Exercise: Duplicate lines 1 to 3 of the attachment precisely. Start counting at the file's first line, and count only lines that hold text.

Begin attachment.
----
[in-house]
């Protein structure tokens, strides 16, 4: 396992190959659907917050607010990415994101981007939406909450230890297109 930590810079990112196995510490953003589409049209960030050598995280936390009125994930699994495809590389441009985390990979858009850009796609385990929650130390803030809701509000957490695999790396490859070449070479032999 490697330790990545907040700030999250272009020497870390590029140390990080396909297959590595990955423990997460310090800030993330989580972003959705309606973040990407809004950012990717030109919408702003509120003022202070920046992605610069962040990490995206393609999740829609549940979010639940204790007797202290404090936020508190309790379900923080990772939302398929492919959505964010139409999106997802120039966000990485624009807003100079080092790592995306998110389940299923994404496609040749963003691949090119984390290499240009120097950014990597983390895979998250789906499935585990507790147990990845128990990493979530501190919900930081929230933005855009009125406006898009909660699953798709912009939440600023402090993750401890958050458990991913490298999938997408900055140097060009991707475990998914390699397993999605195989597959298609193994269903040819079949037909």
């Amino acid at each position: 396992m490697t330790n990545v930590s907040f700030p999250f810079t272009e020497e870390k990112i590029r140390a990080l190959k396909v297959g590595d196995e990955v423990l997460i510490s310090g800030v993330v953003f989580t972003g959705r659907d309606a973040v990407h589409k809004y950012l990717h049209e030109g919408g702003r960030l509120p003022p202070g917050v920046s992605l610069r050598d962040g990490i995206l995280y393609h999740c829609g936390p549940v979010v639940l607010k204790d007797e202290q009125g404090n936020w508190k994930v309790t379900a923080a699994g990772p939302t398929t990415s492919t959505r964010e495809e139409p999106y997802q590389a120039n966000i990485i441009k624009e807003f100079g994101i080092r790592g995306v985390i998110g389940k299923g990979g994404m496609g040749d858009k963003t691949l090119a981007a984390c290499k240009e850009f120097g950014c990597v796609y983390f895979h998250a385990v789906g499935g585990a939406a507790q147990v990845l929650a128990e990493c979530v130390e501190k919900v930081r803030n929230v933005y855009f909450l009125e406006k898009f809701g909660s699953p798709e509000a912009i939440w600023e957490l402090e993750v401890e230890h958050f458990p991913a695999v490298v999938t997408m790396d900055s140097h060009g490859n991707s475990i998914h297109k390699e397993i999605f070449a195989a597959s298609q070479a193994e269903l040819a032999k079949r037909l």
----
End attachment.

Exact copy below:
[in-house]
């Protein structure tokens, strides 16, 4: 396992190959659907917050607010990415994101981007939406909450230890297109 930590810079990112196995510490953003589409049209960030050598995280936390009125994930699994495809590389441009985390990979858009850009796609385990929650130390803030809701509000957490695999790396490859070449070479032999 490697330790990545907040700030999250272009020497870390590029140390990080396909297959590595990955423990997460310090800030993330989580972003959705309606973040990407809004950012990717030109919408702003509120003022202070920046992605610069962040990490995206393609999740829609549940979010639940204790007797202290404090936020508190309790379900923080990772939302398929492919959505964010139409999106997802120039966000990485624009807003100079080092790592995306998110389940299923994404496609040749963003691949090119984390290499240009120097950014990597983390895979998250789906499935585990507790147990990845128990990493979530501190919900930081929230933005855009009125406006898009909660699953798709912009939440600023402090993750401890958050458990991913490298999938997408900055140097060009991707475990998914390699397993999605195989597959298609193994269903040819079949037909």
């Amino acid at each position: 396992m490697t330790n990545v930590s907040f700030p999250f810079t272009e020497e870390k990112i590029r140390a990080l190959k396909v297959g590595d196995e990955v423990l997460i510490s310090g800030v993330v953003f989580t972003g959705r659907d309606a973040v990407h589409k809004y950012l990717h049209e030109g919408g702003r960030l509120p003022p202070g917050v920046s992605l610069r050598d962040g990490i995206l995280y393609h999740c829609g936390p549940v979010v639940l607010k204790d007797e202290q009125g404090n936020w508190k994930v309790t379900a923080a699994g990772p939302t398929t990415s492919t959505r964010e495809e139409p999106y997802q590389a120039n966000i990485i441009k624009e807003f100079g994101i080092r790592g995306v985390i998110g389940k299923g990979g994404m496609g040749d858009k963003t691949l090119a981007a984390c290499k240009e850009f120097g950014c990597v796609y983390f895979h998250a385990v789906g499935g585990a939406a507790q147990v990845l929650a128990e990493c979530v130390e501190k919900v930081r803030n929230v933005y855009f909450l009125e406006k898009f809701g909660s699953p798709e509000a912009i939440w600023e957490l402090e993750v401890e230890h958050f458990p991913a695999v490298v999938t997408m790396d900055s140097h060009g490859n991707s475990i998914h297109k390699e397993i999605f070449a195989a597959s298609q070479a193994e269903l040819a032999k079949r037909l």